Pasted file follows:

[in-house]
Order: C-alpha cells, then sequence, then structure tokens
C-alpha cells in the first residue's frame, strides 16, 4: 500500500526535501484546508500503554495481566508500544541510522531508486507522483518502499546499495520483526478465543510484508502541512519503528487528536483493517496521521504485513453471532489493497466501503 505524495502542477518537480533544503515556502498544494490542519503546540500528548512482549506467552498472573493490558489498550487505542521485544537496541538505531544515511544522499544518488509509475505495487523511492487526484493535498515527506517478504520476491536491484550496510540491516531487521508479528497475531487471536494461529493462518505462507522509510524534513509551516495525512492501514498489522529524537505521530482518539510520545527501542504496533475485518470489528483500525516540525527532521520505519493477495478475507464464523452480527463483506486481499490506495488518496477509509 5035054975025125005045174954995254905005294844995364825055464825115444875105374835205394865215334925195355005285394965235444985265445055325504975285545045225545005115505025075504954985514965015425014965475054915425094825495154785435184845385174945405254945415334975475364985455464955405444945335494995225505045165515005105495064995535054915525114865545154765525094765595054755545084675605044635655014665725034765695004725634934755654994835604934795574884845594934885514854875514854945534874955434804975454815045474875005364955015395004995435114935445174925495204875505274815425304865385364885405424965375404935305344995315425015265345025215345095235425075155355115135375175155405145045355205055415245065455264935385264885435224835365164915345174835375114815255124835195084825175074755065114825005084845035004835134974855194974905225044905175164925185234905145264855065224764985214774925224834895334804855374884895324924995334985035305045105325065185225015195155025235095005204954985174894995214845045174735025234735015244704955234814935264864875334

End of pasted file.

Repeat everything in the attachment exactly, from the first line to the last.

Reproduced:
[in-house]
Order: C-alpha cells, then sequence, then structure tokens
C-alpha cells in the first residue's frame, strides 16, 4: 500500500526535501484546508500503554495481566508500544541510522531508486507522483518502499546499495520483526478465543510484508502541512519503528487528536483493517496521521504485513453471532489493497466501503 505524495502542477518537480533544503515556502498544494490542519503546540500528548512482549506467552498472573493490558489498550487505542521485544537496541538505531544515511544522499544518488509509475505495487523511492487526484493535498515527506517478504520476491536491484550496510540491516531487521508479528497475531487471536494461529493462518505462507522509510524534513509551516495525512492501514498489522529524537505521530482518539510520545527501542504496533475485518470489528483500525516540525527532521520505519493477495478475507464464523452480527463483506486481499490506495488518496477509509 5035054975025125005045174954995254905005294844995364825055464825115444875105374835205394865215334925195355005285394965235444985265445055325504975285545045225545005115505025075504954985514965015425014965475054915425094825495154785435184845385174945405254945415334975475364985455464955405444945335494995225505045165515005105495064995535054915525114865545154765525094765595054755545084675605044635655014665725034765695004725634934755654994835604934795574884845594934885514854875514854945534874955434804975454815045474875005364955015395004995435114935445174925495204875505274815425304865385364885405424965375404935305344995315425015265345025215345095235425075155355115135375175155405145045355205055415245065455264935385264885435224835365164915345174835375114815255124835195084825175074755065114825005084845035004835134974855194974905225044905175164925185234905145264855065224764985214774925224834895334804855374884895324924995334985035305045105325065185225015195155025235095005204954985174894995214845045174735025234735015244704955234814935264864875334